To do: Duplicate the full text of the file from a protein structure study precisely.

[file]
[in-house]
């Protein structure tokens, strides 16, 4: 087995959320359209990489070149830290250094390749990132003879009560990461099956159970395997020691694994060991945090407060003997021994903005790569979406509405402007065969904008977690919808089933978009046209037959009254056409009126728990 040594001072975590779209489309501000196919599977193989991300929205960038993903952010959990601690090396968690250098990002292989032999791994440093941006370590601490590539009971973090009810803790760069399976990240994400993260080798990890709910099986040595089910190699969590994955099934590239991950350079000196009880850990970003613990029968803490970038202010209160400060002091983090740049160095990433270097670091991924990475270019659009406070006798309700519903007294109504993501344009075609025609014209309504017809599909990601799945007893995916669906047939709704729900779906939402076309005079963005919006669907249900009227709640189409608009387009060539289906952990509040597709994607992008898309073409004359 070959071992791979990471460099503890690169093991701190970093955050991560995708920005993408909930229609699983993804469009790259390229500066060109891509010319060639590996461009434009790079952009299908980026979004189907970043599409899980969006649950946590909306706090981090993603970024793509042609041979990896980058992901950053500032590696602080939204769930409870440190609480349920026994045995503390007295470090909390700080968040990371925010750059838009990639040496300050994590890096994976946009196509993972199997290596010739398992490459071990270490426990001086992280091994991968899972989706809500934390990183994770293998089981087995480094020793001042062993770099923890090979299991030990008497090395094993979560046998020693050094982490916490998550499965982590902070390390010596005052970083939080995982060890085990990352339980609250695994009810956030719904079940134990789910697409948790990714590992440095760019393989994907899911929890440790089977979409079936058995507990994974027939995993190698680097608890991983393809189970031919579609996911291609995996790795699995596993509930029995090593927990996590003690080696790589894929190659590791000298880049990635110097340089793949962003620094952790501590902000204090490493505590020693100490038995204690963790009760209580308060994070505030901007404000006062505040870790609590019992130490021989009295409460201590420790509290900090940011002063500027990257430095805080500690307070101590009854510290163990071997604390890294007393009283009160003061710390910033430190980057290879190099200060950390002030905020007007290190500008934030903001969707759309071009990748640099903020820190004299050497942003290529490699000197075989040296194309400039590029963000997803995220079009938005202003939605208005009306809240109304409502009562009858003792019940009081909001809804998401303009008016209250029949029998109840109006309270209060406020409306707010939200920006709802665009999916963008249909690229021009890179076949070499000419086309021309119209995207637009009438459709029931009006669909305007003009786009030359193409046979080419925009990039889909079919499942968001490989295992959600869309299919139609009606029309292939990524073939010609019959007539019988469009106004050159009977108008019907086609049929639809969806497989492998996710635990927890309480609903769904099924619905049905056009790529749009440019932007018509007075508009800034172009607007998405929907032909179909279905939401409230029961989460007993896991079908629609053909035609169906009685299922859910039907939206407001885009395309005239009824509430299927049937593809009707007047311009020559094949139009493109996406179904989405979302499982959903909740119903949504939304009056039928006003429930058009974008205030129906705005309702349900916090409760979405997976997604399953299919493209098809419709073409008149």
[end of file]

[in-house]
């Protein structure tokens, strides 16, 4: 087995959320359209990489070149830290250094390749990132003879009560990461099956159970395997020691694994060991945090407060003997021994903005790569979406509405402007065969904008977690919808089933978009046209037959009254056409009126728990 040594001072975590779209489309501000196919599977193989991300929205960038993903952010959990601690090396968690250098990002292989032999791994440093941006370590601490590539009971973090009810803790760069399976990240994400993260080798990890709910099986040595089910190699969590994955099934590239991950350079000196009880850990970003613990029968803490970038202010209160400060002091983090740049160095990433270097670091991924990475270019659009406070006798309700519903007294109504993501344009075609025609014209309504017809599909990601799945007893995916669906047939709704729900779906939402076309005079963005919006669907249900009227709640189409608009387009060539289906952990509040597709994607992008898309073409004359 070959071992791979990471460099503890690169093991701190970093955050991560995708920005993408909930229609699983993804469009790259390229500066060109891509010319060639590996461009434009790079952009299908980026979004189907970043599409899980969006649950946590909306706090981090993603970024793509042609041979990896980058992901950053500032590696602080939204769930409870440190609480349920026994045995503390007295470090909390700080968040990371925010750059838009990639040496300050994590890096994976946009196509993972199997290596010739398992490459071990270490426990001086992280091994991968899972989706809500934390990183994770293998089981087995480094020793001042062993770099923890090979299991030990008497090395094993979560046998020693050094982490916490998550499965982590902070390390010596005052970083939080995982060890085990990352339980609250695994009810956030719904079940134990789910697409948790990714590992440095760019393989994907899911929890440790089977979409079936058995507990994974027939995993190698680097608890991983393809189970031919579609996911291609995996790795699995596993509930029995090593927990996590003690080696790589894929190659590791000298880049990635110097340089793949962003620094952790501590902000204090490493505590020693100490038995204690963790009760209580308060994070505030901007404000006062505040870790609590019992130490021989009295409460201590420790509290900090940011002063500027990257430095805080500690307070101590009854510290163990071997604390890294007393009283009160003061710390910033430190980057290879190099200060950390002030905020007007290190500008934030903001969707759309071009990748640099903020820190004299050497942003290529490699000197075989040296194309400039590029963000997803995220079009938005202003939605208005009306809240109304409502009562009858003792019940009081909001809804998401303009008016209250029949029998109840109006309270209060406020409306707010939200920006709802665009999916963008249909690229021009890179076949070499000419086309021309119209995207637009009438459709029931009006669909305007003009786009030359193409046979080419925009990039889909079919499942968001490989295992959600869309299919139609009606029309292939990524073939010609019959007539019988469009106004050159009977108008019907086609049929639809969806497989492998996710635990927890309480609903769904099924619905049905056009790529749009440019932007018509007075508009800034172009607007998405929907032909179909279905939401409230029961989460007993896991079908629609053909035609169906009685299922859910039907939206407001885009395309005239009824509430299927049937593809009707007047311009020559094949139009493109996406179904989405979302499982959903909740119903949504939304009056039928006003429930058009974008205030129906705005309702349900916090409760979405997976997604399953299919493209098809419709073409008149």